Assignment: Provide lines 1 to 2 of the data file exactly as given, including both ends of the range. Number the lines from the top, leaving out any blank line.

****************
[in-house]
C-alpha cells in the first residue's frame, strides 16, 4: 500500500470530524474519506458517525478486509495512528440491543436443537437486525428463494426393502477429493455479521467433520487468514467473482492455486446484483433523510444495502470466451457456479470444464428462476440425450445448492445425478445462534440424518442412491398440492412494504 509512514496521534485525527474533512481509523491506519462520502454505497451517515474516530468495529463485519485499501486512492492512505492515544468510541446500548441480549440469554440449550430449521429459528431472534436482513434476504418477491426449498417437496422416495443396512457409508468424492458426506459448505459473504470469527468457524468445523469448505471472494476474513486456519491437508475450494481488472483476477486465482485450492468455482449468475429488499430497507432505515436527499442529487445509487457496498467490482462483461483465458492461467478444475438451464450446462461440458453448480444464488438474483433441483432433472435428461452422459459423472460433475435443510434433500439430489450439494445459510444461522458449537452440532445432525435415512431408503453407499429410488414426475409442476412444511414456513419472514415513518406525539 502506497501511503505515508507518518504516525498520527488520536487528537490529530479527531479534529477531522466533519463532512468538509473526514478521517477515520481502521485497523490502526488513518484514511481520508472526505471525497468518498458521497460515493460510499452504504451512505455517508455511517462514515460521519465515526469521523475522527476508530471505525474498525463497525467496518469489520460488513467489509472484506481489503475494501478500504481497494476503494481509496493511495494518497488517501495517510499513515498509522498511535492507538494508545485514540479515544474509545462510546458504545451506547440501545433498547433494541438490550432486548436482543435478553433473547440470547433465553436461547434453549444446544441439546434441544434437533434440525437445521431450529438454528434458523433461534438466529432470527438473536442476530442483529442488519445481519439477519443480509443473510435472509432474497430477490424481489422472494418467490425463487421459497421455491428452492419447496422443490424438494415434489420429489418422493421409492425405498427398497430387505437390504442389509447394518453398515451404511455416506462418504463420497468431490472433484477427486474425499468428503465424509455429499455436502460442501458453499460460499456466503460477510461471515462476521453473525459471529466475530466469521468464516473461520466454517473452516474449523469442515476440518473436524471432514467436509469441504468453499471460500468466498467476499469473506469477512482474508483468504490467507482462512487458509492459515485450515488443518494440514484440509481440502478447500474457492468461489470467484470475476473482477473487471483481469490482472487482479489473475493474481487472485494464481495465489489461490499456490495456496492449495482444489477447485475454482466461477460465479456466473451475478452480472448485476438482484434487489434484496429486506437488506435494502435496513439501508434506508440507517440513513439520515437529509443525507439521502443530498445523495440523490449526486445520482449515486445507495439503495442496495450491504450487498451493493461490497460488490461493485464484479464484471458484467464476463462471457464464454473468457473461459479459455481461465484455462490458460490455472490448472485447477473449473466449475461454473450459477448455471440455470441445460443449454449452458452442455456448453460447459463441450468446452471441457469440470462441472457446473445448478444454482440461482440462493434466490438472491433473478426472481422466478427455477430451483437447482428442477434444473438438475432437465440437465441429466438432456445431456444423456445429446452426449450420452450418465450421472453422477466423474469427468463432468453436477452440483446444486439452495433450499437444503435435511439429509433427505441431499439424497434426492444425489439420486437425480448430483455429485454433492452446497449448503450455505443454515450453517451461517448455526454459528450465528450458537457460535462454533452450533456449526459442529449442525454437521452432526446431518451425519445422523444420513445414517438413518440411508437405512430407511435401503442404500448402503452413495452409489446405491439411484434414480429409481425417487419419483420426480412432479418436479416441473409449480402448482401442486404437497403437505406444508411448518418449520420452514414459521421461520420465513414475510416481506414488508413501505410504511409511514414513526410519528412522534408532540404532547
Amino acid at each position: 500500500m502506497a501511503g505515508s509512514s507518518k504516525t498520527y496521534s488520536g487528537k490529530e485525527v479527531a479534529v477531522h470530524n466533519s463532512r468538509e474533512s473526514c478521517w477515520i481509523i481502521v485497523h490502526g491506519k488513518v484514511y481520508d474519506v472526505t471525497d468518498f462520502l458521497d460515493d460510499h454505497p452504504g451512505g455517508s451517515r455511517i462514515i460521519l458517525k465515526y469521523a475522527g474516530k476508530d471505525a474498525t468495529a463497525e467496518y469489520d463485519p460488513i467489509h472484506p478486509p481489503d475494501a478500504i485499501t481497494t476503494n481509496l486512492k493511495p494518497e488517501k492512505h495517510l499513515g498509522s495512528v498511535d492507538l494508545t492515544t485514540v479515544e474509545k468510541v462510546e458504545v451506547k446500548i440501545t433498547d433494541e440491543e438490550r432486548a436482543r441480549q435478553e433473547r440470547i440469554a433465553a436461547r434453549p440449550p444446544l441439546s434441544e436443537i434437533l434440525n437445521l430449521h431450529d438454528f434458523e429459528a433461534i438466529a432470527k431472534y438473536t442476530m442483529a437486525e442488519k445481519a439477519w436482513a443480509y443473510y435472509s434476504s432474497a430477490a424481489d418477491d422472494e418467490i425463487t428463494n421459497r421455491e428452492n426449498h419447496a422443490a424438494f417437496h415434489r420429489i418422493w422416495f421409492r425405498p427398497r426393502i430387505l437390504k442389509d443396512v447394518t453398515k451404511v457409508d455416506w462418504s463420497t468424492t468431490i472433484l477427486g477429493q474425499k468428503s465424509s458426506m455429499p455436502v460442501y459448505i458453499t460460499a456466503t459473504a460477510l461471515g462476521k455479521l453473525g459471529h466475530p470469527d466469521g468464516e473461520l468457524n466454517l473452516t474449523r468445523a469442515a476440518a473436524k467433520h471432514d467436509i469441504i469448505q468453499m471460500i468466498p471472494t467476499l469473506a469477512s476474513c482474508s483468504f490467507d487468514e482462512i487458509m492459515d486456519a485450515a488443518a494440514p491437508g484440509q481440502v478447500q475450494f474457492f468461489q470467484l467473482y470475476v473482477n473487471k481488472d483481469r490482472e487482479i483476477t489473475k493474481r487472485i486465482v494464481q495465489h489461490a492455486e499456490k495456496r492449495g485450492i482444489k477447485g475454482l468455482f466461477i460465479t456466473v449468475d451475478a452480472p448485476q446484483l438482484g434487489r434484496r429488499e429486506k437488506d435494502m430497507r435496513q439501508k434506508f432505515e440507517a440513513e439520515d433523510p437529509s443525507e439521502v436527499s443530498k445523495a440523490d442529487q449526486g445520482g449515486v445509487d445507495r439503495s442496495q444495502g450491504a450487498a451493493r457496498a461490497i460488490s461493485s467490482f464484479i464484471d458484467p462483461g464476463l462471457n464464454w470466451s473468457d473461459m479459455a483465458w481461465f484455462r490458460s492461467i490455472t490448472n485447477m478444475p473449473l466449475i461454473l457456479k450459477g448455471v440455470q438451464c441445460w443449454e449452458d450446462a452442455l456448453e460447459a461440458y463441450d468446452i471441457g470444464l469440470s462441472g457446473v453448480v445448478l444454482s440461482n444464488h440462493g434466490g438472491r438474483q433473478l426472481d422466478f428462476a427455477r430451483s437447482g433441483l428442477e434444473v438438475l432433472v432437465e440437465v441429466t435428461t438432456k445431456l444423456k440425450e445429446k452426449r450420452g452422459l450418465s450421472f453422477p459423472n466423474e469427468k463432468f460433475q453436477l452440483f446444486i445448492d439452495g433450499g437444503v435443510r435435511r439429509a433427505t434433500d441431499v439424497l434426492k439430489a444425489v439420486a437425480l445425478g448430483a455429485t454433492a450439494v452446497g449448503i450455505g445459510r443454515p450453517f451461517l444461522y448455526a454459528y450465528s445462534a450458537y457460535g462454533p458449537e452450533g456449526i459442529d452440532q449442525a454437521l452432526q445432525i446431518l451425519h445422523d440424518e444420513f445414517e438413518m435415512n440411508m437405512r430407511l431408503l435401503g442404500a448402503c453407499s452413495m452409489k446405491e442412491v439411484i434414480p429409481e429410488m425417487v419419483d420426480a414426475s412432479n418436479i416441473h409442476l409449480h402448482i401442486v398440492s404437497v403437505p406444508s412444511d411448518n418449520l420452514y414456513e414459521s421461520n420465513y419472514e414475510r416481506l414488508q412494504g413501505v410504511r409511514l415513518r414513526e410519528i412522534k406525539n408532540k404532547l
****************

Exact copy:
[in-house]
C-alpha cells in the first residue's frame, strides 16, 4: 500500500470530524474519506458517525478486509495512528440491543436443537437486525428463494426393502477429493455479521467433520487468514467473482492455486446484483433523510444495502470466451457456479470444464428462476440425450445448492445425478445462534440424518442412491398440492412494504 509512514496521534485525527474533512481509523491506519462520502454505497451517515474516530468495529463485519485499501486512492492512505492515544468510541446500548441480549440469554440449550430449521429459528431472534436482513434476504418477491426449498417437496422416495443396512457409508468424492458426506459448505459473504470469527468457524468445523469448505471472494476474513486456519491437508475450494481488472483476477486465482485450492468455482449468475429488499430497507432505515436527499442529487445509487457496498467490482462483461483465458492461467478444475438451464450446462461440458453448480444464488438474483433441483432433472435428461452422459459423472460433475435443510434433500439430489450439494445459510444461522458449537452440532445432525435415512431408503453407499429410488414426475409442476412444511414456513419472514415513518406525539 502506497501511503505515508507518518504516525498520527488520536487528537490529530479527531479534529477531522466533519463532512468538509473526514478521517477515520481502521485497523490502526488513518484514511481520508472526505471525497468518498458521497460515493460510499452504504451512505455517508455511517462514515460521519465515526469521523475522527476508530471505525474498525463497525467496518469489520460488513467489509472484506481489503475494501478500504481497494476503494481509496493511495494518497488517501495517510499513515498509522498511535492507538494508545485514540479515544474509545462510546458504545451506547440501545433498547433494541438490550432486548436482543435478553433473547440470547433465553436461547434453549444446544441439546434441544434437533434440525437445521431450529438454528434458523433461534438466529432470527438473536442476530442483529442488519445481519439477519443480509443473510435472509432474497430477490424481489422472494418467490425463487421459497421455491428452492419447496422443490424438494415434489420429489418422493421409492425405498427398497430387505437390504442389509447394518453398515451404511455416506462418504463420497468431490472433484477427486474425499468428503465424509455429499455436502460442501458453499460460499456466503460477510461471515462476521453473525459471529466475530466469521468464516473461520466454517473452516474449523469442515476440518473436524471432514467436509469441504468453499471460500468466498467476499469473506469477512482474508483468504490467507482462512487458509492459515485450515488443518494440514484440509481440502478447500474457492468461489470467484470475476473482477473487471483481469490482472487482479489473475493474481487472485494464481495465489489461490499456490495456496492449495482444489477447485475454482466461477460465479456466473451475478452480472448485476438482484434487489434484496429486506437488506435494502435496513439501508434506508440507517440513513439520515437529509443525507439521502443530498445523495440523490449526486445520482449515486445507495439503495442496495450491504450487498451493493461490497460488490461493485464484479464484471458484467464476463462471457464464454473468457473461459479459455481461465484455462490458460490455472490448472485447477473449473466449475461454473450459477448455471440455470441445460443449454449452458452442455456448453460447459463441450468446452471441457469440470462441472457446473445448478444454482440461482440462493434466490438472491433473478426472481422466478427455477430451483437447482428442477434444473438438475432437465440437465441429466438432456445431456444423456445429446452426449450420452450418465450421472453422477466423474469427468463432468453436477452440483446444486439452495433450499437444503435435511439429509433427505441431499439424497434426492444425489439420486437425480448430483455429485454433492452446497449448503450455505443454515450453517451461517448455526454459528450465528450458537457460535462454533452450533456449526459442529449442525454437521452432526446431518451425519445422523444420513445414517438413518440411508437405512430407511435401503442404500448402503452413495452409489446405491439411484434414480429409481425417487419419483420426480412432479418436479416441473409449480402448482401442486404437497403437505406444508411448518418449520420452514414459521421461520420465513414475510416481506414488508413501505410504511409511514414513526410519528412522534408532540404532547